Since I was very young I had always wanted to own and operate my own main street shop of some sort and live about my shop and I was on my way to fulfilling that dream.

How do you define success?

You have to successful in your trade and I love what I do and I am skilled in my trade.  I have the desire to help others be successful and I think my customers see that in me, at least I think they do.  Creating a logo and/or signage for other businesses is my favorite part of my job.  It is rewarding to get paid to help others businesses be noticed.  I contribute that success to learning a trade in high school.  I wish the educational system would put more effort in vocational schools.  I believe many children and adults would greatly benefit.

Describe/outline your typical day?

I could be cutting vinyl all day and printing out large format items, cutting things, designing art work or outside the shop installing vinyl, reading emails or on a sales call.   There are just so many different things I do; it really depends on the job.

To what do you most attribute your success?

I would say from learning a trade at an early age.  I love what I do, I find joy in what I do, it is work but work can be fun.  Work can be so rewarding if you enjoy what you do.

What would you say are the five key elements for starting and running a successful business?

  1. You must have the funds and twice as much as what you plan. Support from family and friends are very important because there is a lot of work to be done.  Once you have the funding and you do not want to waste any time in getting open.  Plan for problems, if you run out before you are profitable, you have a dry spell, or equipment problems, it could spell disaster.  Time is money.
  2. You must have a good accountant because you cannot do everything yourself. You must focus on the things you do well and if accounting is one of them and you do not enjoy it, it pays you to have somebody else.
  3. Having good business peers to talk to for support, you need other local businesses you can go to if you have an issue or perhaps it is something to do with a customer, you can go to these people for ideas or an unbiased opinion, solution or a political correct way of dealing with it.
  4. Having good employees because they can make or break you, they need to be able to make you money because you have to pay them. To have an employee that can make you money and get things out the door is the key. The more I make, the more I sell.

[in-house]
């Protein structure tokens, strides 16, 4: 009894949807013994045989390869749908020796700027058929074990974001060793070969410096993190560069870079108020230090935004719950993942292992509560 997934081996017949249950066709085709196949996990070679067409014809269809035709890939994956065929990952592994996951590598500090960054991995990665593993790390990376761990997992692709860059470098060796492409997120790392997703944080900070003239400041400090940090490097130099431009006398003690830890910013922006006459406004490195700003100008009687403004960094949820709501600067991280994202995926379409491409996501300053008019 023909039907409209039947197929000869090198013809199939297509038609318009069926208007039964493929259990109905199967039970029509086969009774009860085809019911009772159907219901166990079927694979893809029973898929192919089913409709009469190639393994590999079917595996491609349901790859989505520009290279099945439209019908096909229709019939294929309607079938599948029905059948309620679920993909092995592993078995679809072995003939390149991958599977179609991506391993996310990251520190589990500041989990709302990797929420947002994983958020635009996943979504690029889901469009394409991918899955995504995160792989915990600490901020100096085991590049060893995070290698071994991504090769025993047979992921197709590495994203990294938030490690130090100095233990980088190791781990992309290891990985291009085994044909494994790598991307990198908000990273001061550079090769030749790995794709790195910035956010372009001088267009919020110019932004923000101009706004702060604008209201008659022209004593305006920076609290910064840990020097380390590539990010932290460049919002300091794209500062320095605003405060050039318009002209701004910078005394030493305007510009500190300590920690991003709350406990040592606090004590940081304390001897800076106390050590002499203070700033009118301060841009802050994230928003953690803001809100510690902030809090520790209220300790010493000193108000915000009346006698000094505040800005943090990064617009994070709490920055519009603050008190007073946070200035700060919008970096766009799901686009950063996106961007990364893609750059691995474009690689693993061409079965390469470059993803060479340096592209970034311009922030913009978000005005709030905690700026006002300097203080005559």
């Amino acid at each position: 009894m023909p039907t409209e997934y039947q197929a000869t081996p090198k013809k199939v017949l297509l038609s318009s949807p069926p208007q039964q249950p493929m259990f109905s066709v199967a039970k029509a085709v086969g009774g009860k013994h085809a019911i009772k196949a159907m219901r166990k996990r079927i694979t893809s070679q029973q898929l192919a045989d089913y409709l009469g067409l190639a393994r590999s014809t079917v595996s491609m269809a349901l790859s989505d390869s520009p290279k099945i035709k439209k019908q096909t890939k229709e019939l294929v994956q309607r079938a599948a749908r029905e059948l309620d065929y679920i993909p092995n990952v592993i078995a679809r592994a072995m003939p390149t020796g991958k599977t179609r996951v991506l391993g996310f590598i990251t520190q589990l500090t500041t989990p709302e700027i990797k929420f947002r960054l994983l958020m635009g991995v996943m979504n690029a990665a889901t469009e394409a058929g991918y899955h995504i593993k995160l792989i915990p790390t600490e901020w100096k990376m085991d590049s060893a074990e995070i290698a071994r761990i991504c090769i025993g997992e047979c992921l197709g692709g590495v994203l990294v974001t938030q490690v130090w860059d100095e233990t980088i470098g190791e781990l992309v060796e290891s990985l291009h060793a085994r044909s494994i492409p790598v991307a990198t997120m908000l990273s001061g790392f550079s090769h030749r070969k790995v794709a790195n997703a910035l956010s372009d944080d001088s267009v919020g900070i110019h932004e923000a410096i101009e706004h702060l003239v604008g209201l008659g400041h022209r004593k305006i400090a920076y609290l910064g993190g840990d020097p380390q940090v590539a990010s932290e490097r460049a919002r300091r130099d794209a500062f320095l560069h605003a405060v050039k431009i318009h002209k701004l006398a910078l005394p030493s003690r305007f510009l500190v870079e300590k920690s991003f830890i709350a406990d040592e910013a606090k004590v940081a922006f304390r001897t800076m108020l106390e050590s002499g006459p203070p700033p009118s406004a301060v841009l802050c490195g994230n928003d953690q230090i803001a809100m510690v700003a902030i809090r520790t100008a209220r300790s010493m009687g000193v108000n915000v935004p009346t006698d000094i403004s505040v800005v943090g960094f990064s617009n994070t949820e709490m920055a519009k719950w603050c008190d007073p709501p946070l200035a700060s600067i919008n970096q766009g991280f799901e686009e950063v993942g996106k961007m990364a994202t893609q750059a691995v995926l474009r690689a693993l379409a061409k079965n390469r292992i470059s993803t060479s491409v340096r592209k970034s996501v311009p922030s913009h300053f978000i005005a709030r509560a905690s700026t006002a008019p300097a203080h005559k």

5. The last thing is to take time to enjoy your life, if you don’t you will eventually burn out. It is especially important for me, I have to be creative.

What has been your most satisfying moment in business?

I get to work with other business and see them get open; I get to create something that makes them be noticed.  A sign is extremely important; it is like a welcome mat.  People sometimes get all hung up on the cost of a sign but a sign works 24/7.  An ad in the paper or radio/tv it is done and forgotten; people are always looking at a sign and if it is well put together sign then it sells for you without you doing anything.  Being able to create something like a sign for another business is extremely inspirational to me.  I really get a kick out of it.

If you had the chance to start your career over again, what would you do differently?

If I could rewind on opening my shop I would have done a better job at keeping my cost down.  It is easy to look back and see this or that and what you could have done differently but what’s the point. I keep looking forward and not looking back, that is the power I have to affect my life, my future and my business is the future so I try not to look back.

Who has been your greatest inspiration?

My parents have been my greatest inspiration and my greatest cheerleaders.  They taught me how to work and how to value money and how to save it.  To always pay my bills before I pay myself.  Others I might include were a few bosses.  The guys were always willing to teach me tips and tricks of the trade.  I learned more about the sign business from them than any school or instructional class.

In one word characterize your life as an entrepreneur?

Changing.